Introduced in 1980 under the liberal government, Local Economic Development Assistance (LEDA - 1980 to 1983) was the forerunner to the CFP. Two pilot communities first explored the measure in 1979: Nanaimo on Vancouver Island and Gainsborough in Nova Scotia. The idea was successful and, through pressure, six other pilot projects were launched in 1981 in several regions affected by a high and persistent unemployment rate. In Québec, the agency, ADEL Haute-Gatineau inc. was born on February 16, 1981. ADELIM des Îles-de-la-Madeleine followed when it signed a contract on March 24, 1981. Other projects in Canada included Bouctouche (New Brunswick), Kirkland Lake (Ontario), Battleford (Saskatchewan) and Hay River (North West Territories). A year later, on June 3, 1982, a third project got off the ground in Québec with the creation of the ADER de la Matapédia inc.


  • 1980-1983 LEAD CORPORATION [+]

    The success of these initiatives was such that the newly elected conservative government decided to implement a program for communities in difficulty. Its development was put into the hands of the Local Employment Assistance Program (LEAP) under the name, Local Employment Assistance and Development Corproations, better known as LEAD corporations. In 1983, the Local Employment Assistance and Development (LEAD) program completely replaced the LEDA program. From 1984 to 1986, 30 LEAD corporations were created in Québec. These corporations, mainly comprised of local entrepreneurs and financial institution members with resources devoted to economic development, geared their services solely to the small business sector under the mandate given to them. For the first time, communities and their representatives were empowered to make their own decisions. That had never before been seen!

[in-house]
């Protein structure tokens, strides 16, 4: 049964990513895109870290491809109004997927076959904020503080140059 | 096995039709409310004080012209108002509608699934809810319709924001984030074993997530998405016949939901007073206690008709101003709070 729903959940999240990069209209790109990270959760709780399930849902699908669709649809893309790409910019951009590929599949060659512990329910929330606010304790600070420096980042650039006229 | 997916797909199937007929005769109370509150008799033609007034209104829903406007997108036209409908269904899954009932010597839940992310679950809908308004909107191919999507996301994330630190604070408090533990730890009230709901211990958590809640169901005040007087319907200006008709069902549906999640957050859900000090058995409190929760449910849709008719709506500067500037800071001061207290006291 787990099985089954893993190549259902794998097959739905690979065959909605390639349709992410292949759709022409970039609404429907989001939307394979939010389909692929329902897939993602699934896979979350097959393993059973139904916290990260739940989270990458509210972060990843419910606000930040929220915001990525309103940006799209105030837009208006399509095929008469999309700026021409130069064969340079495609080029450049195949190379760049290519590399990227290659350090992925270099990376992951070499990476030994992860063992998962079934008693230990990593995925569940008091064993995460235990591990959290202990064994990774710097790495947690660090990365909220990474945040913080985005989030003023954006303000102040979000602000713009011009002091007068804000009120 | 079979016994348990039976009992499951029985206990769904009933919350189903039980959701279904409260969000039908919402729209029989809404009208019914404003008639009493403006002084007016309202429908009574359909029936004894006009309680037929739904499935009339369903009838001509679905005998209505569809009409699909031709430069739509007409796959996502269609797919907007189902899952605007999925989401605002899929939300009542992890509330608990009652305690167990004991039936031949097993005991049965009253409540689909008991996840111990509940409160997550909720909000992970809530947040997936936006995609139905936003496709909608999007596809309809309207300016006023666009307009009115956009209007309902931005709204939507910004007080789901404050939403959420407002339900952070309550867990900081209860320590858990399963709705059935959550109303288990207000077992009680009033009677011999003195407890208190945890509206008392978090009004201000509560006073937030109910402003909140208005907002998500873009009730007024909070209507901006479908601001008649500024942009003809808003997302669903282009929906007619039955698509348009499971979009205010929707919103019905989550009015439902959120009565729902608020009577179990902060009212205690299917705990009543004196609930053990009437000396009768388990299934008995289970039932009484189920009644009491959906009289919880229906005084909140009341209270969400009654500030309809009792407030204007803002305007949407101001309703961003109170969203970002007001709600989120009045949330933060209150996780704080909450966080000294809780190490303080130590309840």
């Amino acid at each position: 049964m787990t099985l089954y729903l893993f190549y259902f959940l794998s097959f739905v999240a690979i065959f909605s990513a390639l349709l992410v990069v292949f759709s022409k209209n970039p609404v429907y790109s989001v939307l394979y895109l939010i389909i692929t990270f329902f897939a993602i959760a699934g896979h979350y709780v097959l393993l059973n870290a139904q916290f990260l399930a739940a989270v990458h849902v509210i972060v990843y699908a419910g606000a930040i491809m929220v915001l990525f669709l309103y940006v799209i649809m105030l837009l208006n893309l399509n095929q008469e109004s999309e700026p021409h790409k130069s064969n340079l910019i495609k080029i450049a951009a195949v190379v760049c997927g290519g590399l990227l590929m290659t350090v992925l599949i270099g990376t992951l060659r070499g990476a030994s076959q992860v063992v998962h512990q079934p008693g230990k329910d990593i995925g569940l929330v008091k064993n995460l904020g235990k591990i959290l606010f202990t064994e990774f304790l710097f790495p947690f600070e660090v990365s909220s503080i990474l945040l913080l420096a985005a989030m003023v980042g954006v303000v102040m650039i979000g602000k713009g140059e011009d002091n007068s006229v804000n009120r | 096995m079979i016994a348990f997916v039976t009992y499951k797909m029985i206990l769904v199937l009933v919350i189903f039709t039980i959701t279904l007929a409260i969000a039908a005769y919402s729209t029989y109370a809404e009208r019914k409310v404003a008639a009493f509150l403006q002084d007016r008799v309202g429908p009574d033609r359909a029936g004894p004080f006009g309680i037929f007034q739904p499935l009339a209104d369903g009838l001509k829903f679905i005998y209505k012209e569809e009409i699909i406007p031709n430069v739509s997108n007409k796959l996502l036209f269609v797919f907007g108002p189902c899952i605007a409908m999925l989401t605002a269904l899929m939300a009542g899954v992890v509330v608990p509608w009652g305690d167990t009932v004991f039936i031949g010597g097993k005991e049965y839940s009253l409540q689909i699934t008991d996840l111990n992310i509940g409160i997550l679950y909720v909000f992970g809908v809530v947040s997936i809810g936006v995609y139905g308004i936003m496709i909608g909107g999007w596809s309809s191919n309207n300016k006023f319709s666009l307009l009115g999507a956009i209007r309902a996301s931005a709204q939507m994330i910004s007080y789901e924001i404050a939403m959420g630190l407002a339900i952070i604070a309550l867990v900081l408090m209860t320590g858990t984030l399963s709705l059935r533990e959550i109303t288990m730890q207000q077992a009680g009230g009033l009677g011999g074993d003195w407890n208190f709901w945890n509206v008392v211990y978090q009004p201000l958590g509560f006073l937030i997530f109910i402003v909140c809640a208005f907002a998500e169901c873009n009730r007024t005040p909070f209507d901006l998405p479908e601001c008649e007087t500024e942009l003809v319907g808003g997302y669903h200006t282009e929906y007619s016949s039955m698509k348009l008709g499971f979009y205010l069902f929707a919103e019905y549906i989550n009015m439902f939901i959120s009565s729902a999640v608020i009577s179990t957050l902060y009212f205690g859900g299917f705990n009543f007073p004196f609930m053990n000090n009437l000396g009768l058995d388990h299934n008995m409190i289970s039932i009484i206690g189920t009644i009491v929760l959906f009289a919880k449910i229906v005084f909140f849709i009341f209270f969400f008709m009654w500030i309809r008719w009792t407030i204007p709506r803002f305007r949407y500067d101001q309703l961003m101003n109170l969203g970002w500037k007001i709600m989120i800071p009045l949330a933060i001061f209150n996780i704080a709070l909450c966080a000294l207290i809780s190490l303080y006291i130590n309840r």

It quickly became obvious however that business development could not be undertaken in cultural and social isolation. Although LEAD corporations were playing an important role, their medium- and long-term impact was limited, in that their development strategies did not take into account the major issues confronting communities (absence of openings for young people and their migration toward larger centres, quality of services, demobilization of front runners and lack of infrastructures). It became apparent that a global development vision and strategic planning were needed. It was CFCs that would add that dimension.